Bristol teenager becomes first to complete UWE's new employability award

Issue date: 01 July 2016

Aimee MacDonald-Channing receiving her Embark certificate

A milestone has been reached in a new award scheme aimed at helping teenagers stand out from the crowd when they apply for university places and jobs.

A Bristol sixth-former has become the first student to complete the Embark employability skills award, which has been trialled in the 2015-16 academic year ahead of its introduction across the region from September.

Run by the University of the West of England (UWE Bristol) for students in state sixth forms and colleges, the Embark award sees teenagers highlighting their extra-curricular endeavours to give them the competitive edge when it comes to earning a place on a degree course or landing a job or apprenticeship.

It has been created to identify and record skills 16 to 18 year olds have developed through participation in activities away from their academic studies in the classroom. To achieve the award, students must complete 25 hours of activities in at least three of the following categories: volunteering, employability, enterprise, teamwork and leadership, global awareness, and education and careers.

Aimee MacDonald-Channing, a post-16 student with the Cabot Learning Federation based at Bristol Brunel Academy, has received a certificate after becoming the first person to complete the award.

The 18-year-old has just finished A-levels in Financial Studies, Sociology, English Language and English Literature. She plans to take a degree in educational studies at Cardiff Metropolitan University with a view to pursuing on a career working with children with autism.

To help achieve Embark accreditation, she worked as a careers adviser at her academy for a year. She also carried out a week-long work experience placement at Air Balloon Hill Primary School's holiday club, helping supervise children aged between three and 10 years old.

She said: “With Embark, I filled in details of the activities I had taken part in, what I had learned and my reflections. It helped me a lot because those details could also be used for my personal statement. Writing a personal statement can be difficult but when you have diary logs entered through Embark it makes it easier to weave entries together to give you a basis for your document.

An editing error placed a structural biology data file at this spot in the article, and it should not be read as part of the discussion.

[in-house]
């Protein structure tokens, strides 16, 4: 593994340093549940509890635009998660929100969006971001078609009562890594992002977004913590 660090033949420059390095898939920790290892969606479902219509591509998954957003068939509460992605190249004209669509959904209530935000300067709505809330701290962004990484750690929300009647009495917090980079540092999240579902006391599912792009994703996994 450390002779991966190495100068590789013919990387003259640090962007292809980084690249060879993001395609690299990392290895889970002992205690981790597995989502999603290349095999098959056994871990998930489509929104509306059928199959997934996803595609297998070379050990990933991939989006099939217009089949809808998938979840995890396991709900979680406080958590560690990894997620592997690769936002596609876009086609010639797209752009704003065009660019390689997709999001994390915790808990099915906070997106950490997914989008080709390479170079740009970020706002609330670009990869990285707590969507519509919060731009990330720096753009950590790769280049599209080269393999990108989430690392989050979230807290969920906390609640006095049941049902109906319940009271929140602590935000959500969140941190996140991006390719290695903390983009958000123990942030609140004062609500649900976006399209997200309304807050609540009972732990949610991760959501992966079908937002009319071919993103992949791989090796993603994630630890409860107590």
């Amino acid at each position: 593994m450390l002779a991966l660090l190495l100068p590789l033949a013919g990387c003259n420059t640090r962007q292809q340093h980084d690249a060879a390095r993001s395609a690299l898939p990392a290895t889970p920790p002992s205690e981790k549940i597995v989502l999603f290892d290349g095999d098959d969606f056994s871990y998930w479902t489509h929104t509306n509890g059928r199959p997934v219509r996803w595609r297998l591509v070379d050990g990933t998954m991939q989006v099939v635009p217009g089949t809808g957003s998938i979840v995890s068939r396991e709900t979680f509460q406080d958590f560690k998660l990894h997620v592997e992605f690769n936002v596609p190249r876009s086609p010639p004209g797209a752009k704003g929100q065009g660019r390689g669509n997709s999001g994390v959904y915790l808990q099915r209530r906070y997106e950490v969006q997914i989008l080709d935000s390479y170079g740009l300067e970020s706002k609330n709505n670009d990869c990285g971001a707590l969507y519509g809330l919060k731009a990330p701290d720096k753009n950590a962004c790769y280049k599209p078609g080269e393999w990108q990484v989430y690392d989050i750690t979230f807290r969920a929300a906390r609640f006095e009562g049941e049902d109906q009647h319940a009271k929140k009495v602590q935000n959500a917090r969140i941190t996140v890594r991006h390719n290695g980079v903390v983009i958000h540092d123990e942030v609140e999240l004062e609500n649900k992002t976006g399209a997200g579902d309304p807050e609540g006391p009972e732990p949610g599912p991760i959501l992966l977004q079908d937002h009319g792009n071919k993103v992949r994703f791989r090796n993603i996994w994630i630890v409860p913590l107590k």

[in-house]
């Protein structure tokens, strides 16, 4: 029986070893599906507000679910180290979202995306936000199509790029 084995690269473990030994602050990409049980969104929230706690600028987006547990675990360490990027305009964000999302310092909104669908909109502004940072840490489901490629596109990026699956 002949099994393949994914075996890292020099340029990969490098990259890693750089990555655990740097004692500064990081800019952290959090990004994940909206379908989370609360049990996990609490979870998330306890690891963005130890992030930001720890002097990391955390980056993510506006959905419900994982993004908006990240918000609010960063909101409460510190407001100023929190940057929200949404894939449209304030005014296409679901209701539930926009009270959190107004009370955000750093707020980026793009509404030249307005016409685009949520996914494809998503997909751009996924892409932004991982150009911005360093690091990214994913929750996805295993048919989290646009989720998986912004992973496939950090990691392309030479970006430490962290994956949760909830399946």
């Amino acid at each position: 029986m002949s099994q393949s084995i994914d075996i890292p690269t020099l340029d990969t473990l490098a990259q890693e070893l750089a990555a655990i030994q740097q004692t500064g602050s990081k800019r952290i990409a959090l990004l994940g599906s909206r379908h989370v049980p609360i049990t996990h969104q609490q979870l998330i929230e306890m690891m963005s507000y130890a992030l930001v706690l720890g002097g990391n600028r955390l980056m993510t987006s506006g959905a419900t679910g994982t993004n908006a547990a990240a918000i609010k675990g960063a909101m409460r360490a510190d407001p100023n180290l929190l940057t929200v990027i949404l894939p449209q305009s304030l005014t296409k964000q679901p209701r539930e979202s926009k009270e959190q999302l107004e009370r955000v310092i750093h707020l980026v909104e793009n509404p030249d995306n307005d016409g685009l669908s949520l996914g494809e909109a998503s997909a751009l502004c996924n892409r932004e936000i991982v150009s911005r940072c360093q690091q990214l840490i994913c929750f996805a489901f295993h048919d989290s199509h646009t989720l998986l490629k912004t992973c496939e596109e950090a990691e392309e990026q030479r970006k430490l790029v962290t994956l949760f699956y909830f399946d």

“Taking part in Embark is definitely a good thing. It helps, especially if you are applying for jobs or putting together your CV, because you are reflecting on what you have done and that helps you answer questions.”

The award has been trialled at 10 institutions since September, with more than 200 students signing up to take part. Teenagers are able to enter details of activities and skills online via and can typically complete the scheme within a year.

Elaine Brown, Embark Employability Skills Award Manager, said: “More and more parents are looking at schools, colleges and universities and thinking, quite understandably, will this lead to a career for my child? UWE Bristol is going into schools and helping students develop their employability skills. We are recognising the significance of those skills and doing something to help the community.

“It's about helping students distinguish themselves at the university entry stage, giving them a chance to highlight what they have achieved on top of the entry requirements and stand out in a competitive marketplace.

“What a lot of students struggle with is identifying the skills they have got. They also seem very keen to be recognised for the activities they have done.”

UWE Bristol is understood to be the first university in the region to introduce an award of this type for schools. It follows the success of the UWE Bristol Futures Award, an employability award designed to help UWE students learn new skills, gain confidence and improve their graduate job prospects.

Katie Jenkins, Director of Future Students at UWE Bristol, said, “UWE Bristol is firmly committed to raising the aspirations and attainment of young people in the region and therefore working with employers to develop the Embark employability award has been a key initiative to support delivery of this.

“We hope the award will not only encourage learners to reflect on the skills and experiences they gain through various activities both within an academic setting and beyond but will also be recognised and endorsed by employers; helping young people achieve their future ambitions into the workplace or onto further study.

“Following the pilot of Embark, we intend to continue to work with our colleagues in schools and colleges and employers to launch the award and encourage learners to complete the award so they can benefit from the recognition and confidence it gives them.”

To find out more, visit the Embark exhibit at the South West Skills Show taking place at the UWE Bristol Exhibition and Conference Centre on Tuesday (July 5).

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